On a recent project we selected SQL Server Reporting Services (SSRS) as the reporting solution. During the investigation we also chose to use Sharepoint as a portal/repository for the reports as the client did not have a current portal/repository solution. I should mention that the version of Sharepoint we decided to use was Sharepoint 2010 foundation as it served our initial needs very well.
Although I have installed SQL Server many times, I only have experience using Sharepoint, not installing it. But I thought it would be good to get experience and to learn how to install and at configure a simple Sharepoint installation. I mean, how hard could it be?
The Google Experience
I figured the best place to start would be at the alter of Google. After making a sacrifice of my pride, I began looking for Sharepoint 2010 installation guide. Got one on my first search! After I downloaded it I was dismayed to see that it was over 600+ pages long. It can’t be this complicated to install a basic Sharepoint installation can it? Isn’t there a cheat sheet just to do a basic installation for use with SSRS?
The Amazon Experience
After being somewhat defeated by Google, I went to my second favourite source of information – Amazon. On Amazon, I found the WROX book – “Professional SQL Server 2012 Reporting Services“. After flipping through the table of contents, this book looked perfect. It even had a chapter on how to install SSRS and Sharepoint in integrated mode and how to create reports and maintain content through Sharepoint. I spent some time reading what I felt were the important chapters and then I planned out the installation. Seemed pretty straight forward. But still I had this feeling of impending doom.
The installation experience
The book provided quite a good guide for how to install SSRS. I had no issues at all. Alright, my confidence was building. I then started to install the Sharepoint integration. The guide for the initial installation of Sharepoint seemed straight forward. I followed the instructions and Sharepoint was successfully installed. The guide instructed you to not configure Sharepoint at the end of the installation since we will do that after we install additional SSRS features. Alright. Fair enough.
I then proceeded to install Service Pack 1 for Sharepoint 2010 as instructed. No issues. Alright! Gaining confidence. One step left.
The final step walked you through installing the additional Reporting Services features for Sharepoint. Once again I followed the guide and had no problems installing SSRS for Sharepoint. My installation was complete!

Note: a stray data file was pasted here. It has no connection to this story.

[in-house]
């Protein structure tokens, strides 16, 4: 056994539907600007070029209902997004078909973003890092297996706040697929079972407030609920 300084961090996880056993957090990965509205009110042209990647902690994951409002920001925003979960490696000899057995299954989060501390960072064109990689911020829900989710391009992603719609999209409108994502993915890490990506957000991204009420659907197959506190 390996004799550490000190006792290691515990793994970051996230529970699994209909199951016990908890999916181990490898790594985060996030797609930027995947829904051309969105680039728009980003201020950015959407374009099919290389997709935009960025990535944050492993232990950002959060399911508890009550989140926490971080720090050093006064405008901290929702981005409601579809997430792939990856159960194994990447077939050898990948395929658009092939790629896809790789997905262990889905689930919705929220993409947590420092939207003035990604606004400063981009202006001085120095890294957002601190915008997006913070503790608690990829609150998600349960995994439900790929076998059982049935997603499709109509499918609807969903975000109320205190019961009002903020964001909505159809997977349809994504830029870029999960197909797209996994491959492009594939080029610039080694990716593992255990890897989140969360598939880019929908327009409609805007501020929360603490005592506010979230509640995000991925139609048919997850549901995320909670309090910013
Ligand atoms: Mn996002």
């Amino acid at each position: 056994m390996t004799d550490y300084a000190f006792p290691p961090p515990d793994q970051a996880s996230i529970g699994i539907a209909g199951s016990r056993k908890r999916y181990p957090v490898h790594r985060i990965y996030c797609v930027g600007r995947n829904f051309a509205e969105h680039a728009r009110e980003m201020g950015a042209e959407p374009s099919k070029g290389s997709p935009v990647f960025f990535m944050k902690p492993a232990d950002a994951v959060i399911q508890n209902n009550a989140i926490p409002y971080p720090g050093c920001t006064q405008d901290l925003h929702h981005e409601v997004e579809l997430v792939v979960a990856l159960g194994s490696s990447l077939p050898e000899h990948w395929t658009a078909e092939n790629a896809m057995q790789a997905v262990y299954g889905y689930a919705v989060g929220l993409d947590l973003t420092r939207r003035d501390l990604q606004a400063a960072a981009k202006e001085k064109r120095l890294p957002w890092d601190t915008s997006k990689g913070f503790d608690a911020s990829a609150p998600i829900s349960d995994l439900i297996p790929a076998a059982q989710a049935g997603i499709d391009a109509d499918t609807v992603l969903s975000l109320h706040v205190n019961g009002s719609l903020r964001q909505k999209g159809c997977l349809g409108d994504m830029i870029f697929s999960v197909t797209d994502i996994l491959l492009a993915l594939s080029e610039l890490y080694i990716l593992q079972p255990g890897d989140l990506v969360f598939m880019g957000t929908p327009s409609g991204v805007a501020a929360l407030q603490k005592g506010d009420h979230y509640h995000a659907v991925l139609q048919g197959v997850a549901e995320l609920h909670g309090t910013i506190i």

Or so I thought…
The frustrating experience #1
The next step required you to create a Reporting Services service application using Sharepoint Central Administration. Alright, fair enough.
Hold on, when I try to start the Sharepoint Central Administration it provides a message saying we need to configure Sharepoint. Remember in the process where we de-selected the option to configure Sharepoint and we were going to come back to it? Well, the book never came back to it. 😦 Thankfully I found a great reference in a blog for how to manually configure Sharepoint 2010. I followed the steps and Sharepoint was configured. You can find the link to that blog here: How to manually configure Sharepoint 2010.
The frustrating experience #2
OK. I was able to configure Sharepoint, but when I tried to create the Reporting Services service application, Sharepoint would not allow me to create a Report Services service application. It was not listed as one of the service applications I could create. Something was still missing. This problem was much harder to track down.
After searching and searching I came across a blog from Sharepoint MVP Liam Cleary. (Liam, send me your email if you read this post. I owe you a bottle of Single Malt scotch) In Liam’s post he clearly documented how you need to run two commands in the Sharepoint 2010 Management Shell to install the core services into the SharePoint Farm and to provision the service proxy.
Once that was done, I was able to create the Reporting Service service application and the installation was complete.
You can find Liam Cleary’s blog post here: I owe Liam Cleary a bottle of scotch
All in all, the installation of SSRS integrated with Sharepoint was simple once I located the two missing pieces of information. Thankfully there is a lot of information about SSRS and Sharepoint out there. Once I got the environment implemented, I couldn’t be happier. Easy to use and we are creating reports as well speak using Report Builder.
Good thing there was a village to help me configure my Sharepoint farm.